Throughout her career, she maintained her conviction that a woman must be materially independent of her husband and relieved of the duties of motherhood in order to be truly free. In doing so, she confronted the issues still debated by society today.
After a long career as a diplomat in various places like Norway, Mexico, and Sweden, Kollontai retired from active politics in 1945, but remained an important advisor to the Ministry of Foreign Affairs until her death in 1952. While the international media paid tribute to her achievements after her death, the Russian press remained silent on the woman who asserted herself as a revolutionary, politician, and the first female diplomat in a male-dominated sphere.
Nawal El Saadawi (1931–2021) was an Egyptian writer, women’s rights activist and doctor. She is considered an icon of the Egyptian women’s movement and “Umm El-women’s rights,” the mother of women’s rights in Egypt.
Throughout her life, El Saadawi articulated her beliefs both through her writing and her activism. Perhaps her most influential book was The Hidden Face of Eve (1977), which illuminated how patriarchy and poverty oppress Arab women. She included a visceral account of her own experience being subjected to female genital mutilation (FGM) at the age of six. She campaigned against FGM throughout her life, and finally, in 2008 a law passed banning FGM. Despite this progress, El Saadawi remained a realist; she knew the practice was still widespread and a law alone could not fully solve the problem.
In 1981 El Saadawi was imprisoned for speaking out against Anwar Sadat’s regime. In prison she continued to write, using smuggled black eyeliner and toilet paper. She also formed the Arab Women’s Solidarity Association, the first legal and independent feminist group in Egypt. However, the government dissolved it in 1991, and in 1993, due to massive religious and political hostility, El Saadawi fled to the United States where she taught at Duke University in North Carolina. She returned to Egypt in 1996 where she continued her activism, protesting in Tahrir Square in 2011. Today, the example of El Saadawi’s tireless activism for women’s rights energizes feminists all over the world.
Yayori Matsui (1934–2002) was a Japanese journalist and women’s rights advocate who pushed for transparency by the Japanese government of its sexual enslavement of Asian women during World War II.
Born in 1934 in Kyoto, Matsui traveled to Minnesota and Paris for her education; on her way back home, she visited several countries around Asia where she saw abject poverty close-up for the first time in her life. This firsthand glimpse of injustice would animate much of her life’s work.
In 1951 Matsui became one of the first female reporters in Japan, largely concentrating on social issues. In 1981, the newspaper posted Matsui in Singapore, where she learned more about the sex trade and “comfort women” — women forced into prostitution by the Japanese military in WWII. Upon retiring from her career as a journalist, Matsui became a full-time activist. In 2000, she helped organize a mock tribunal that invited former comfort women from all over Asia to testify. She was enraged when the Japanese press refused to cover the event and she filed a lawsuit against the national broadcaster.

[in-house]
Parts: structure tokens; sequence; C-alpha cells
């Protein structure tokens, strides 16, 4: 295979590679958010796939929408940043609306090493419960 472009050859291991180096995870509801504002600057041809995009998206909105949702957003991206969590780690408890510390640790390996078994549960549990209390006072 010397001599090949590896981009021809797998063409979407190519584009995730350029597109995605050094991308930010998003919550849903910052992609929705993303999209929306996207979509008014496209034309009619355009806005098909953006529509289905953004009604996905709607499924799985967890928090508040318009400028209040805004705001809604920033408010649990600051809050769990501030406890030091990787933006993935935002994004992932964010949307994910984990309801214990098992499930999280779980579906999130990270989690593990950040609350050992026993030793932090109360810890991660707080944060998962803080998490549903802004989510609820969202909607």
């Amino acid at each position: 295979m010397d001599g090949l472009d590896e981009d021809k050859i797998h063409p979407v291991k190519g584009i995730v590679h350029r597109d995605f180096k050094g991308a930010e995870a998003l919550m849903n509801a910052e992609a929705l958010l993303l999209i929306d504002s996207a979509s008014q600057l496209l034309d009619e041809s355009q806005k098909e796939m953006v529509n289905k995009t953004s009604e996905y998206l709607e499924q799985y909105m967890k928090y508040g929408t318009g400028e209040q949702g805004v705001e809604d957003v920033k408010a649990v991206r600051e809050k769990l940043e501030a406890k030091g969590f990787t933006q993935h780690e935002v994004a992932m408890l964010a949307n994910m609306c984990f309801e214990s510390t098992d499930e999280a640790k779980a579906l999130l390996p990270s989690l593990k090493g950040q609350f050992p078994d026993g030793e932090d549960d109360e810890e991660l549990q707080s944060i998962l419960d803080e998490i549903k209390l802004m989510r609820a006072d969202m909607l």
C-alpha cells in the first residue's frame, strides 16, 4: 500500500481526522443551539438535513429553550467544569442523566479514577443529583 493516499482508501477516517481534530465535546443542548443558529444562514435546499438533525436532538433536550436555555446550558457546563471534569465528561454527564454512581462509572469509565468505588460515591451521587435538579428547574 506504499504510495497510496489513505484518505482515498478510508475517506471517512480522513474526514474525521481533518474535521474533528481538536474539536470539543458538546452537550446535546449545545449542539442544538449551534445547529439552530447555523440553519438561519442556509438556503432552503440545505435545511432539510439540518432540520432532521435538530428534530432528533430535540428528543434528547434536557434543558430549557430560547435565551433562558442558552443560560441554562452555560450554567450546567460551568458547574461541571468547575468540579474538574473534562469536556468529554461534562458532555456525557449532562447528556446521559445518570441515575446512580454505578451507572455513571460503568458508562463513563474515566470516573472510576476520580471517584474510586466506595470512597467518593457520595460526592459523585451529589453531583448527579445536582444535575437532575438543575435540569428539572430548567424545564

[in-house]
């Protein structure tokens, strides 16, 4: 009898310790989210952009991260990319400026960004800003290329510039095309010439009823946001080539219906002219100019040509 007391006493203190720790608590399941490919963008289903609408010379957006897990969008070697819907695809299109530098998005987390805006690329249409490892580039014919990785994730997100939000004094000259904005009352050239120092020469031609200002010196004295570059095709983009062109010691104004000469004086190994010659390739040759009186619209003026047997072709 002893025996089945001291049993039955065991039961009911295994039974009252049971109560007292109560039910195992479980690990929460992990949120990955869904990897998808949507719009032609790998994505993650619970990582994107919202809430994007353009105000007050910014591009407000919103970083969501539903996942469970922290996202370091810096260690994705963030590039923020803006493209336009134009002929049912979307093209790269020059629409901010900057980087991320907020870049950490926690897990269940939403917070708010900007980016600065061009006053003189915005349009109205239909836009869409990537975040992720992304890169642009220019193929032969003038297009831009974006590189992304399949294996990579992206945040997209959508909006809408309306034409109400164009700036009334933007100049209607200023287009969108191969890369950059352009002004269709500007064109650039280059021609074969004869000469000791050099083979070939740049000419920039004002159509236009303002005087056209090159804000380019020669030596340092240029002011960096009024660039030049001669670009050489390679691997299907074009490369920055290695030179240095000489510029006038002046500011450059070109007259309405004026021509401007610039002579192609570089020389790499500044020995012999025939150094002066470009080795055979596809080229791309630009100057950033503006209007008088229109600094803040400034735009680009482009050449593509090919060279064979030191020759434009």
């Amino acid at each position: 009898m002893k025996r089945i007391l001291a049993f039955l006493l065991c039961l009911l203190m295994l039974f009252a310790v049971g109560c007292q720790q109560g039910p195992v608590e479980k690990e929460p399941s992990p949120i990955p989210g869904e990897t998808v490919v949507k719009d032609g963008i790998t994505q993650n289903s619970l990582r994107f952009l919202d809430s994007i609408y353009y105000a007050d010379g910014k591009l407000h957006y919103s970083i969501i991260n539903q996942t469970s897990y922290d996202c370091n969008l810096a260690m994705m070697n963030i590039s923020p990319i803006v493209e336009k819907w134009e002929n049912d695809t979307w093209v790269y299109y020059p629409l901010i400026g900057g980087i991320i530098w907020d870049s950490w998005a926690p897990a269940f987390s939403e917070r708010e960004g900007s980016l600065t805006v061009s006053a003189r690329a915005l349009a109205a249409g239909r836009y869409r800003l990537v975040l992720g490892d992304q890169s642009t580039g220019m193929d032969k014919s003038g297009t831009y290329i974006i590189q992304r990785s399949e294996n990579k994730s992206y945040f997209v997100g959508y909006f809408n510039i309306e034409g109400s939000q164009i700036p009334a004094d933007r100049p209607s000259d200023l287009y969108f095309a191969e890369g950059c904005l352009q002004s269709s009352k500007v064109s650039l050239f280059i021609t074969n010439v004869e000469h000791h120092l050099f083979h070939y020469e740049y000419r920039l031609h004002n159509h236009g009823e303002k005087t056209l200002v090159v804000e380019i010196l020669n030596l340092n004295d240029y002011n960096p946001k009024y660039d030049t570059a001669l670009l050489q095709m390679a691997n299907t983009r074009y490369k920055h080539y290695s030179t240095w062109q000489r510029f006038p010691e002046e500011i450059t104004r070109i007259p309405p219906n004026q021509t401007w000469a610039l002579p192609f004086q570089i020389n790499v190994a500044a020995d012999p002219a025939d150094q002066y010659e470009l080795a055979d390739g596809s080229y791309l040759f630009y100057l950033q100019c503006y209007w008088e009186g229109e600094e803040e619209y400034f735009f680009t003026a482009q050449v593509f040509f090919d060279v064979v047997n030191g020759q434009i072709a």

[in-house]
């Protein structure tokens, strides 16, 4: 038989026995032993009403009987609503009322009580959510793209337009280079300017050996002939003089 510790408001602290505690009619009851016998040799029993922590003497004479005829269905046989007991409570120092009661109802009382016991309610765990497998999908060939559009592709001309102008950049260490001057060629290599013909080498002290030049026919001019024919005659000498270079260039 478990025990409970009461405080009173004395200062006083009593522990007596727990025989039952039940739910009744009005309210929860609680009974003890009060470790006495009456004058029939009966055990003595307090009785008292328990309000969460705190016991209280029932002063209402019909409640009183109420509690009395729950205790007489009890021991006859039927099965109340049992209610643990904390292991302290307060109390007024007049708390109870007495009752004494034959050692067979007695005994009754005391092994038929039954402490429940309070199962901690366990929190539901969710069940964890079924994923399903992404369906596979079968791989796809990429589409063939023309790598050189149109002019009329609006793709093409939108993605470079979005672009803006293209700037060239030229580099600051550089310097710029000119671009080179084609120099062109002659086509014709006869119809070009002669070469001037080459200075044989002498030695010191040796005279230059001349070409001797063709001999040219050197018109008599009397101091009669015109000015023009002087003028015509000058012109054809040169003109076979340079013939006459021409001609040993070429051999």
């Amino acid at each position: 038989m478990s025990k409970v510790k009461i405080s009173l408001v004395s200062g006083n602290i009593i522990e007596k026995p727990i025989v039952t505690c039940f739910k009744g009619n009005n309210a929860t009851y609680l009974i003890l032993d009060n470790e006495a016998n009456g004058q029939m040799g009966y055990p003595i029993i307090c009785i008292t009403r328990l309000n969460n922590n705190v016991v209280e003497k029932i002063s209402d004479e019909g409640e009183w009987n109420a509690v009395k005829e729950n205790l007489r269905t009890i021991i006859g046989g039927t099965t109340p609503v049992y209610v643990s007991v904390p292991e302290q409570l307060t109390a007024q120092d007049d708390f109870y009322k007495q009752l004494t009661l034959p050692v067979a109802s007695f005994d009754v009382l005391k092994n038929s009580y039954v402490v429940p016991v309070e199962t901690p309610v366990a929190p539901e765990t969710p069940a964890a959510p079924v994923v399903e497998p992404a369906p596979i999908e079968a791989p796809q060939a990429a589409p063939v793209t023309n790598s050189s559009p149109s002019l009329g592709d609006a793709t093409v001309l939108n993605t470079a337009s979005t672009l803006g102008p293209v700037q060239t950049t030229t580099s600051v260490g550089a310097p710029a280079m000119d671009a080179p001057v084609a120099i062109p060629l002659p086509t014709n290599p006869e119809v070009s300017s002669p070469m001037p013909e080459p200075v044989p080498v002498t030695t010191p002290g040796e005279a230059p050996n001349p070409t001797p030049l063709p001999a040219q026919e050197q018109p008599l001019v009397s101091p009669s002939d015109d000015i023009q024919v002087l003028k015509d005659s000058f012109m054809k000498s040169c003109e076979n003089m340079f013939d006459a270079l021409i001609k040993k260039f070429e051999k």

“In an information society, no media coverage is the equivalent of nothing happening,” Matsui told a magazine a week before her death.
Fatoumata Sire Diakité, born in Bamako, Mali, fought for the rights of women and girls in her own country and around the world. She dedicated her life to ending harmful cultural practices, including female genital mutilation and the system of prostitution.
Diakité founded the Association for the Progress and Defense of the Rights of Women (APDF) to protect and fight all forms of discrimination and violence against Malian women. Despite verbal attacks and threats of violence from local authorities and media, Diakité and APDF never wavered in their mission.
Before her death in 2016, Diakité instructed the new generations to always fight to uphold their convictions. “In a fight, you have to always be on the side of the truth,” she said. Diakité was a force in the African women’s movement, fearlessly raising awareness for women’s rights and effecting tremendous change in laws related to violence against women.
Coralee McGuire-Cyette is the executive director of the Ontario Native Women’s Association. Her work has been instrumental in publicizing the national inquiry into missing and murdered Indigenous women and girls, independent from the federal government (published in 2019).
As co-chair of the Indigenous Women’s Advisory Council, McGuire-Cyette worked alongside the province to develop Pathways to Safety: Ontario’s strategy in response to the Final Report of the National Inquiry into Missing and Murdered Indigenous Women and Girls. The plan defines six areas where improvement is urgently needed: safety and security, culture, health, justice, collaborative responsibility and accountability, and identifying and addressing anti-Indigenous gender-based analysis.
McGuire-Cyette’s vision for justice and safety for Indigenous women is just beginning. “Now we need to see leadership all across Canada. We need to see Canadian citizens. We need to see everybody has a role to play in order to ensure Indigenous women’s safety,” she says.
EYES ON TRAFFICKING
This “Eyes on Trafficking” story is reprinted from its original online location.